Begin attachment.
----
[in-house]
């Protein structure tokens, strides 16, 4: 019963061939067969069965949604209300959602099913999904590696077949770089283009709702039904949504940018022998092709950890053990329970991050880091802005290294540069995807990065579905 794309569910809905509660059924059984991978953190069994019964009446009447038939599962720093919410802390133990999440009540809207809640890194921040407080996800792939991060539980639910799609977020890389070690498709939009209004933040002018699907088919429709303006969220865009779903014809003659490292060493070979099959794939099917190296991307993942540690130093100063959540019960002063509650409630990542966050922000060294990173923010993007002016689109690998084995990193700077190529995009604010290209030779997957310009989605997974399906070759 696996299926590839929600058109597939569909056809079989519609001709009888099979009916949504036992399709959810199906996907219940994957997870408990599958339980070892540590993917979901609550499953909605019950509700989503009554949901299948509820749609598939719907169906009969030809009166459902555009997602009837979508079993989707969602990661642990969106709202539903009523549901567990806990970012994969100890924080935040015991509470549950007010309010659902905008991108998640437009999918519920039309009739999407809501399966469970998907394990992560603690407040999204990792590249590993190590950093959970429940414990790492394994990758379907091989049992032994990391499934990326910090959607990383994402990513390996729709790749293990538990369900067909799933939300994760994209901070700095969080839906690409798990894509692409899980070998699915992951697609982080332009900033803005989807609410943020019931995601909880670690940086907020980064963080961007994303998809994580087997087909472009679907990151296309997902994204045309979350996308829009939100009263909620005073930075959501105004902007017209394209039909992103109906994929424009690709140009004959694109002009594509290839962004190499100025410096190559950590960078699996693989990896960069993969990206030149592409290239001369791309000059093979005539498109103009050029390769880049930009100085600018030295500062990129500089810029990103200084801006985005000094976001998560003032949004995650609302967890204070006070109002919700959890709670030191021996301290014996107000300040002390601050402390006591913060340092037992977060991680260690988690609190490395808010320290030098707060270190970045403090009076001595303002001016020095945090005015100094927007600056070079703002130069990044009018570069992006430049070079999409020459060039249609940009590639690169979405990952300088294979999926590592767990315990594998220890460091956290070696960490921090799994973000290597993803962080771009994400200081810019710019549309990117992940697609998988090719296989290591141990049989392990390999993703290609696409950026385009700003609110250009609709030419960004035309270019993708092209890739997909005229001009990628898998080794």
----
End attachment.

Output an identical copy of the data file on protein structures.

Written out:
[in-house]
């Protein structure tokens, strides 16, 4: 019963061939067969069965949604209300959602099913999904590696077949770089283009709702039904949504940018022998092709950890053990329970991050880091802005290294540069995807990065579905 794309569910809905509660059924059984991978953190069994019964009446009447038939599962720093919410802390133990999440009540809207809640890194921040407080996800792939991060539980639910799609977020890389070690498709939009209004933040002018699907088919429709303006969220865009779903014809003659490292060493070979099959794939099917190296991307993942540690130093100063959540019960002063509650409630990542966050922000060294990173923010993007002016689109690998084995990193700077190529995009604010290209030779997957310009989605997974399906070759 696996299926590839929600058109597939569909056809079989519609001709009888099979009916949504036992399709959810199906996907219940994957997870408990599958339980070892540590993917979901609550499953909605019950509700989503009554949901299948509820749609598939719907169906009969030809009166459902555009997602009837979508079993989707969602990661642990969106709202539903009523549901567990806990970012994969100890924080935040015991509470549950007010309010659902905008991108998640437009999918519920039309009739999407809501399966469970998907394990992560603690407040999204990792590249590993190590950093959970429940414990790492394994990758379907091989049992032994990391499934990326910090959607990383994402990513390996729709790749293990538990369900067909799933939300994760994209901070700095969080839906690409798990894509692409899980070998699915992951697609982080332009900033803005989807609410943020019931995601909880670690940086907020980064963080961007994303998809994580087997087909472009679907990151296309997902994204045309979350996308829009939100009263909620005073930075959501105004902007017209394209039909992103109906994929424009690709140009004959694109002009594509290839962004190499100025410096190559950590960078699996693989990896960069993969990206030149592409290239001369791309000059093979005539498109103009050029390769880049930009100085600018030295500062990129500089810029990103200084801006985005000094976001998560003032949004995650609302967890204070006070109002919700959890709670030191021996301290014996107000300040002390601050402390006591913060340092037992977060991680260690988690609190490395808010320290030098707060270190970045403090009076001595303002001016020095945090005015100094927007600056070079703002130069990044009018570069992006430049070079999409020459060039249609940009590639690169979405990952300088294979999926590592767990315990594998220890460091956290070696960490921090799994973000290597993803962080771009994400200081810019710019549309990117992940697609998988090719296989290591141990049989392990390999993703290609696409950026385009700003609110250009609709030419960004035309270019993708092209890739997909005229001009990628898998080794």